I’ve benefitted from the sacrificial commitment and consistency of countless people who have welcomed me into community over the years, and now I recognize the invitation for me to do the same thing for others: to hold that space even on days when I don’t seem to personally benefit from it. When the songs don’t do anything for me, when I don’t want to talk with people about the difficult week I’ve had, or when I’d rather sleep in instead—it is then that I am invited to go to church anyway.
Not because God or anyone else is judging me by my attendance, but because it is a chance for me to be church to the people who are sharing this journey with me. It is an opportunity to hold space for others to encounter God, and to open space in myself to encounter, even when I least expect it, God in the midst of the people who are my church.
We just had a huge, megachurch open a campus near our congregation. Plenty of our members sneered at their lazy, consumer-oriented approach to Christianity — assuming to be true what they wished to be true. But the mega-church requires members to volunteer in their church. REQUIRES. It’s not a suggestion. It’s not a request. In their mind, if you’re going to be a member, you have to be active. You can’t buy your way in with a check and semi-regular attendance.
(And they have a smaller full-time ministerial staff than we do. More volunteers means less staff needed and more money available for ministry and growth.)
Why? Well, I suspect they found that you can’t grow a church on consumerism and a me-focused approach to church life. The way you get people outside of themselves and concerned with others is to give them a job. In church. Dealing with their messy, icky, weak, broken, woefully inadequate brothers and sisters. It’s in service — as practice, not theory — that we are transformed into servants and so become more like Jesus.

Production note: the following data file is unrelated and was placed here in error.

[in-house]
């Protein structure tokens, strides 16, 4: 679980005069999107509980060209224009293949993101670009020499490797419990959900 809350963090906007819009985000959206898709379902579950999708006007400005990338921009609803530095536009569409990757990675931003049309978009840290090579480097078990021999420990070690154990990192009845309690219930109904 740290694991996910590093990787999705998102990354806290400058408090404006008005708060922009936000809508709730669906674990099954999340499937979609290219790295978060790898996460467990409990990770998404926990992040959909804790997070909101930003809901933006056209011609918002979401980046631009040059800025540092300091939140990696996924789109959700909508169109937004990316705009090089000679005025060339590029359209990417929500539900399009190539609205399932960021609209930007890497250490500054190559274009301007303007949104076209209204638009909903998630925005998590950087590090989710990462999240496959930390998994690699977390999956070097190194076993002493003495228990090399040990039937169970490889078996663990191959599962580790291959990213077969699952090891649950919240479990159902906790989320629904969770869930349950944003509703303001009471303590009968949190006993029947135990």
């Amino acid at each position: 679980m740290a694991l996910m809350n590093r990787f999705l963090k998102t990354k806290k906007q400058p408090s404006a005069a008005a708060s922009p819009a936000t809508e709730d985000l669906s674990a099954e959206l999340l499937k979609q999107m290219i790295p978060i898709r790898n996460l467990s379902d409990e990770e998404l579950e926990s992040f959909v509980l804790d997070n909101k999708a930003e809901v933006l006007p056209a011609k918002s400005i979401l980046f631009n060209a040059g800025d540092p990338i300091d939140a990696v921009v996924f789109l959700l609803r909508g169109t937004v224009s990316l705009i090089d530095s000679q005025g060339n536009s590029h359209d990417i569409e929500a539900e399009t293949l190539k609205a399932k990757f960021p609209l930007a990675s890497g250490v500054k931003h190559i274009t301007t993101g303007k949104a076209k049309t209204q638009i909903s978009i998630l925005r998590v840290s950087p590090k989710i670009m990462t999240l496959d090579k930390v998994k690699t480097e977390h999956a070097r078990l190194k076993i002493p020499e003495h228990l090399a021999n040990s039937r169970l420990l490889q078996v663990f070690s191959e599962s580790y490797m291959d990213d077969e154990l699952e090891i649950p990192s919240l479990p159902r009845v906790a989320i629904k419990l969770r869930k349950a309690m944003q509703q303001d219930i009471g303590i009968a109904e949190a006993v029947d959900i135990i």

We traditional churches are so caught up in the consumer mentality that we are terrified of making any demands on our members. After all, they might transfer to a church that makes even more stringent demands! It makes no sense – except the reality is that our members will get mad at our demands, leave, and join a new church that makes much tougher demands out of resentment for making the demands. It’s like the members who change churches to protest a relocation. Then again, any change can be done in a way that makes people mad. How you do it matters.
Here are some more tests for whether your church is doing this right:
- When you ask for volunteers, do people volunteer? Or do you have to beg?
- What percentage of your members are actually, honest-to-God engaged in church service?
- Is service considered a privilege or burden?
- Is the least desirable, most unappreciated job in your church being in charge of getting volunteers? Have you ever canceled involving members in something you thought really needed to be done by volunteers because getting volunteers was too much trouble?
- Do you hire staff to do things your members cannot do or things your members just don’t want to do?
So I understand those who object to the theory of an attractional church. Get to know us, we aren’t all that attractive! But out in the community, where we love strangers, well, we’re just all kinds of great people.
But that’s not the biblical model. It’s not God’s plan. There are no short cuts. We can’t skip the messy, dirty parts of life together. In fact, the real power of the gospel, the Spirit, and the cross are found in the dirty, nasty, difficult pain of congregational life.
And so we need some community disciplines — routines, habits, and rituals that help us along the way toward loving one another. Prayer mazes and lectio divina aren’t the solution.